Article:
One of the final images taken before New Horizons made its closest approach to Pluto on 14 July 2015. Image Credit: NASA/Johns Hopkins University Applied Physics Laboratory/Southwest Research Institute.

It’s over three billion miles away from Earth. We’ve only known about it since 1930. Pluto is an icy rock about a fifth the size of Earth. We called it a planet until 2006, but now we say it’s a dwarf planet. Scientists decided that it’s not a planet like Venus or Jupiter because it’s just one of many objects in the Kuiper Belt. That’s a ring of icy rocks on the edge of our solar system.

But just because it’s not quite a planet like Venus and Jupiter, that doesn’t mean we don’t want to learn more about it. It’s so far away that it’s hard to see with even the most powerful telescopes. To get a better look, we sent a small spacecraft named New Horizons to visit Pluto. It left Earth on January 19, 2006.

New Horizons is the fastest spacecraft ever launched. It left Earth travelling 31,000 miles per hour. That’s really fast. But because Pluto is so far away, it still took nine and half years to make it there.

 It flew right by Pluto on July 14, 2015. For 22 hours, it took lots of pictures and measurements of this icy world. While it collected information, we couldn’t talk to the spacecraft.

New Horizons has a radio antenna, cameras, and other tools. It uses the antenna to send messages to Earth. But New Horizons couldn’t point its cameras at Pluto and keep its antenna pointed toward Earth. This meant it couldn’t photograph Pluto and send messages to Earth at the same time. Scientists chose to get as many pictures of Pluto as possible, even if that meant we couldn’t get messages from New Horizons for a while.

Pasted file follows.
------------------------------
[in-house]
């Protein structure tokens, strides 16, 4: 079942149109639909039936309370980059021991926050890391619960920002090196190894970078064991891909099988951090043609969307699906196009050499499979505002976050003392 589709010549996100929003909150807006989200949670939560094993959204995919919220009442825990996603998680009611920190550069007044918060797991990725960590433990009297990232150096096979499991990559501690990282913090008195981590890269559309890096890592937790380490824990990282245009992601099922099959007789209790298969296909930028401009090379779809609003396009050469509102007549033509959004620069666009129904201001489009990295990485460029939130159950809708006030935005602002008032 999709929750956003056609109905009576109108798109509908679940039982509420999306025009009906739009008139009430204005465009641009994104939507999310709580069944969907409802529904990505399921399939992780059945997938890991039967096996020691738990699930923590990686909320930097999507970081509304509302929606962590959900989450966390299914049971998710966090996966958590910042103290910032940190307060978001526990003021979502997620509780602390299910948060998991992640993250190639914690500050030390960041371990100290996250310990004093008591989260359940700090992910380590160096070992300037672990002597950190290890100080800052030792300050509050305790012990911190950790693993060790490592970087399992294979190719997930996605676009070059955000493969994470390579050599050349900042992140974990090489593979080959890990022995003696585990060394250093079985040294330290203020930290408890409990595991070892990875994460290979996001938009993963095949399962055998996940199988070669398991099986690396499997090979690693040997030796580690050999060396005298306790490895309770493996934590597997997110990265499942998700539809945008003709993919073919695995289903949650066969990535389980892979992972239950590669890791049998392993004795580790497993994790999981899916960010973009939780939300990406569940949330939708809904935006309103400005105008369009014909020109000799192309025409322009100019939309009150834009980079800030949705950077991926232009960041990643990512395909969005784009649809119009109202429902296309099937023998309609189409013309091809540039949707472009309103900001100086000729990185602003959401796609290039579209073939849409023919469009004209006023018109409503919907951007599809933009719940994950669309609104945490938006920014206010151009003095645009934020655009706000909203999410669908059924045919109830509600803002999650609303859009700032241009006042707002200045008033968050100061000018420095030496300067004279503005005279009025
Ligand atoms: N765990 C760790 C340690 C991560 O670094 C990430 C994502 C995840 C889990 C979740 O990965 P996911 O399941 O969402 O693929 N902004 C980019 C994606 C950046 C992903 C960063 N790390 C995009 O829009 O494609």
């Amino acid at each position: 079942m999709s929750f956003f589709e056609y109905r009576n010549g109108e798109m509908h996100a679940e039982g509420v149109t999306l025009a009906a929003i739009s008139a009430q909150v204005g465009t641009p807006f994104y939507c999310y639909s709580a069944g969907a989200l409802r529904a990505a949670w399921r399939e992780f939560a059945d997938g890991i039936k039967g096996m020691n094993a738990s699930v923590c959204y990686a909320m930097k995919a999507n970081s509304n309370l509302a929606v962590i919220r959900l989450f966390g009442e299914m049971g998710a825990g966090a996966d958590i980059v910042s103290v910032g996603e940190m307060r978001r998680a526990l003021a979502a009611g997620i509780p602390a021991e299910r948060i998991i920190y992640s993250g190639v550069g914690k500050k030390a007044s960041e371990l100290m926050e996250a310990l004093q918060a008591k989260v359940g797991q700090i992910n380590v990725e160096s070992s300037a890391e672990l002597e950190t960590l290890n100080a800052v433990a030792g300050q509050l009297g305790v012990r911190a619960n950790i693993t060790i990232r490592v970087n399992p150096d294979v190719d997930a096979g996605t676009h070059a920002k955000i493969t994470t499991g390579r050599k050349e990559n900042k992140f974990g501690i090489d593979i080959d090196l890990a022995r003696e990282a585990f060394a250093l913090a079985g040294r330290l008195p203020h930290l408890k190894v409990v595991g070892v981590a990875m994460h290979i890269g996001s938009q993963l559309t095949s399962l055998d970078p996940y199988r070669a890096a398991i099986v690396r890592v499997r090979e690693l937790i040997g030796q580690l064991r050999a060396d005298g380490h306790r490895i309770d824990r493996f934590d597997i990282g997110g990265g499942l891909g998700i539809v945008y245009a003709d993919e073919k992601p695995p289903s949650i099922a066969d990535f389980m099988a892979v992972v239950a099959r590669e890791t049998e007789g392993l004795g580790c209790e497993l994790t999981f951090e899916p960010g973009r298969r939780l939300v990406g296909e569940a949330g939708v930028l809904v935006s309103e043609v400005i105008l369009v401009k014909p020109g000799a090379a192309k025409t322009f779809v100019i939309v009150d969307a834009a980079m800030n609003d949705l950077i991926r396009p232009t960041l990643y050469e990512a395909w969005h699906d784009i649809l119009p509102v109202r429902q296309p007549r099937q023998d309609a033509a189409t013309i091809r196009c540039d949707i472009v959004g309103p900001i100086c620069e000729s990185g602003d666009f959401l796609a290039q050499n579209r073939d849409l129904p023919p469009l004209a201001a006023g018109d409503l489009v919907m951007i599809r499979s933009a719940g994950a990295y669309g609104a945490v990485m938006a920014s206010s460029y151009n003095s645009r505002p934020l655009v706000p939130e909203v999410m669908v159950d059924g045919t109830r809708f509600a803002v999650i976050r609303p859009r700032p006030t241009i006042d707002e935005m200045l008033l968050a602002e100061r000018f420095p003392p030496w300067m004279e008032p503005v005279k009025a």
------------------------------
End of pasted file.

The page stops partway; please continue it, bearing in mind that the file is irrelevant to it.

After the flyby, the mission team reconnected with the New Horizons spacecraft. They wanted to make sure everything went as planned. New Horizons sent a message to Earth saying it was OK. Because the spacecraft was so far away, the message took 4 hours and 25 minutes to reach us.

When we heard from New Horizons on July 14, 2015, it was just past 9 p.m. Eastern Daylight Time. Everyone was overjoyed. We sent a probe to Pluto, we took pictures, and the spacecraft worked just right.

For months to come, New Horizons will keep sending back the information it collected near Pluto. It takes a long time to get data from so far away. We’ll learn about Pluto’s surface, temperature, atmosphere, and moons—especially its largest moon, Charon. That’s not bad for a spacecraft the size of a baby grand piano!

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